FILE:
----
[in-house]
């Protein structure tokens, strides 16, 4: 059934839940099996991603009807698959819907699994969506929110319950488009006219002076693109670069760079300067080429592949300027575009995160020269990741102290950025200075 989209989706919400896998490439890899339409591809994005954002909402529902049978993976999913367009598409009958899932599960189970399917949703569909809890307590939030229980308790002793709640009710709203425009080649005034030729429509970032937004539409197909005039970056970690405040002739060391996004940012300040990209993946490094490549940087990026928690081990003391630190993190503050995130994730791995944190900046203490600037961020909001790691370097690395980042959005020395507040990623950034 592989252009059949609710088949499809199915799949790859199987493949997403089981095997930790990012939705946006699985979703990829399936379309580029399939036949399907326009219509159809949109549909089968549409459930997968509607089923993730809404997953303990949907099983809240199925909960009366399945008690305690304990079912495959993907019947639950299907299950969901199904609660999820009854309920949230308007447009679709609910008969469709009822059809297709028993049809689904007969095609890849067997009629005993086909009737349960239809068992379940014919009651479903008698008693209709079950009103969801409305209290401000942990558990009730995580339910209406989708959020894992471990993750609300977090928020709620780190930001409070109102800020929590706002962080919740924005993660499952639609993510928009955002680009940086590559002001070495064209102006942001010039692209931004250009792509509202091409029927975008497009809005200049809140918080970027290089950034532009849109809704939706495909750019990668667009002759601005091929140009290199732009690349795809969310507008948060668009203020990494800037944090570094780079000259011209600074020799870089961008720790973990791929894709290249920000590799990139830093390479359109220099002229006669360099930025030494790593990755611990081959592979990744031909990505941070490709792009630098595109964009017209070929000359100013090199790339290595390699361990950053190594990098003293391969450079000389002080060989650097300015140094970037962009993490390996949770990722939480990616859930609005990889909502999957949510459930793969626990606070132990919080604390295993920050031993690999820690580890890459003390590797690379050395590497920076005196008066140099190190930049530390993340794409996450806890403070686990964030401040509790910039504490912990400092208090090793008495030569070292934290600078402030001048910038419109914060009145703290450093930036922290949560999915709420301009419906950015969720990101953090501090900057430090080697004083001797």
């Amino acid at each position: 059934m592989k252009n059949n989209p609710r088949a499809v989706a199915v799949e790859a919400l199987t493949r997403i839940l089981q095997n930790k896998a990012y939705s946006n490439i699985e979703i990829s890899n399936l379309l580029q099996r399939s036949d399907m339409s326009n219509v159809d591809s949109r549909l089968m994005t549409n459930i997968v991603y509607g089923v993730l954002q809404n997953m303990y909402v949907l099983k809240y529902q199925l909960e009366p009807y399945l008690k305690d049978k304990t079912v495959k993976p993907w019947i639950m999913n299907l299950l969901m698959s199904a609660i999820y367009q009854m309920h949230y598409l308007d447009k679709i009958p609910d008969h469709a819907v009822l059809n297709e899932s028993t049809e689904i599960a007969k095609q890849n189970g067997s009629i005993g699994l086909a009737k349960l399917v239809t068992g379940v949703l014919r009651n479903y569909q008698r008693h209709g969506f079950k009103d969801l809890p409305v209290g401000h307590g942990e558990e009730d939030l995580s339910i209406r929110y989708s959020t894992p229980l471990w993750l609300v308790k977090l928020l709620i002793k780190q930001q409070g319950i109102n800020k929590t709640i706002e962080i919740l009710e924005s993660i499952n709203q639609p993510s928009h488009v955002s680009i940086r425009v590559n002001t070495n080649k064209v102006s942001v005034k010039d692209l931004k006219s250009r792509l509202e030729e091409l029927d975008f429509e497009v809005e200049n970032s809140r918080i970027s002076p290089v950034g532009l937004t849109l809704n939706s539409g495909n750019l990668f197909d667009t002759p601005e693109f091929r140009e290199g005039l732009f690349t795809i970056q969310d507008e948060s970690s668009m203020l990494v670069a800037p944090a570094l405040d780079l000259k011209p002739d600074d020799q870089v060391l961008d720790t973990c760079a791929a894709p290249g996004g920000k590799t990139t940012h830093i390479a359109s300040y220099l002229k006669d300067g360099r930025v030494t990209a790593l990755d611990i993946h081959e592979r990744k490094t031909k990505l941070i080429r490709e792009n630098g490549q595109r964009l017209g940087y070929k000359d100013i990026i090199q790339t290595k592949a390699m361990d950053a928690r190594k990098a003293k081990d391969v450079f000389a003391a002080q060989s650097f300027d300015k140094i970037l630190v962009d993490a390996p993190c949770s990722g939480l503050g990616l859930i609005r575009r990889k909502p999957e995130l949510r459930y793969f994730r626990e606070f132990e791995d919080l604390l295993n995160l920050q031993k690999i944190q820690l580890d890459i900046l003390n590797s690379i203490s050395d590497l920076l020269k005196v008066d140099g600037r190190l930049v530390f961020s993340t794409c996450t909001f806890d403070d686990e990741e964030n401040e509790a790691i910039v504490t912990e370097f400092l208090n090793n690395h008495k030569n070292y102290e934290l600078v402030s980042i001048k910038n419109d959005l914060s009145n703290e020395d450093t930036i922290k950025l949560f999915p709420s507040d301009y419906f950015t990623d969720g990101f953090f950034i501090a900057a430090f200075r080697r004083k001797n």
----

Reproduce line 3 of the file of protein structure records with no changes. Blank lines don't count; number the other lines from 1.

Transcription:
């Amino acid at each position: 059934m592989k252009n059949n989209p609710r088949a499809v989706a199915v799949e790859a919400l199987t493949r997403i839940l089981q095997n930790k896998a990012y939705s946006n490439i699985e979703i990829s890899n399936l379309l580029q099996r399939s036949d399907m339409s326009n219509v159809d591809s949109r549909l089968m994005t549409n459930i997968v991603y509607g089923v993730l954002q809404n997953m303990y909402v949907l099983k809240y529902q199925l909960e009366p009807y399945l008690k305690d049978k304990t079912v495959k993976p993907w019947i639950m999913n299907l299950l969901m698959s199904a609660i999820y367009q009854m309920h949230y598409l308007d447009k679709i009958p609910d008969h469709a819907v009822l059809n297709e899932s028993t049809e689904i599960a007969k095609q890849n189970g067997s009629i005993g699994l086909a009737k349960l399917v239809t068992g379940v949703l014919r009651n479903y569909q008698r008693h209709g969506f079950k009103d969801l809890p409305v209290g401000h307590g942990e558990e009730d939030l995580s339910i209406r929110y989708s959020t894992p229980l471990w993750l609300v308790k977090l928020l709620i002793k780190q930001q409070g319950i109102n800020k929590t709640i706002e962080i919740l009710e924005s993660i499952n709203q639609p993510s928009h488009v955002s680009i940086r425009v590559n002001t070495n080649k064209v102006s942001v005034k010039d692209l931004k006219s250009r792509l509202e030729e091409l029927d975008f429509e497009v809005e200049n970032s809140r918080i970027s002076p290089v950034g532009l937004t849109l809704n939706s539409g495909n750019l990668f197909d667009t002759p601005e693109f091929r140009e290199g005039l732009f690349t795809i970056q969310d507008e948060s970690s668009m203020l990494v670069a800037p944090a570094l405040d780079l000259k011209p002739d600074d020799q870089v060391l961008d720790t973990c760079a791929a894709p290249g996004g920000k590799t990139t940012h830093i390479a359109s300040y220099l002229k006669d300067g360099r930025v030494t990209a790593l990755d611990i993946h081959e592979r990744k490094t031909k990505l941070i080429r490709e792009n630098g490549q595109r964009l017209g940087y070929k000359d100013i990026i090199q790339t290595k592949a390699m361990d950053a928690r190594k990098a003293k081990d391969v450079f000389a003391a002080q060989s650097f300027d300015k140094i970037l630190v962009d993490a390996p993190c949770s990722g939480l503050g990616l859930i609005r575009r990889k909502p999957e995130l949510r459930y793969f994730r626990e606070f132990e791995d919080l604390l295993n995160l920050q031993k690999i944190q820690l580890d890459i900046l003390n590797s690379i203490s050395d590497l920076l020269k005196v008066d140099g600037r190190l930049v530390f961020s993340t794409c996450t909001f806890d403070d686990e990741e964030n401040e509790a790691i910039v504490t912990e370097f400092l208090n090793n690395h008495k030569n070292y102290e934290l600078v402030s980042i001048k910038n419109d959005l914060s009145n703290e020395d450093t930036i922290k950025l949560f999915p709420s507040d301009y419906f950015t990623d969720g990101f953090f950034i501090a900057a430090f200075r080697r004083k001797n």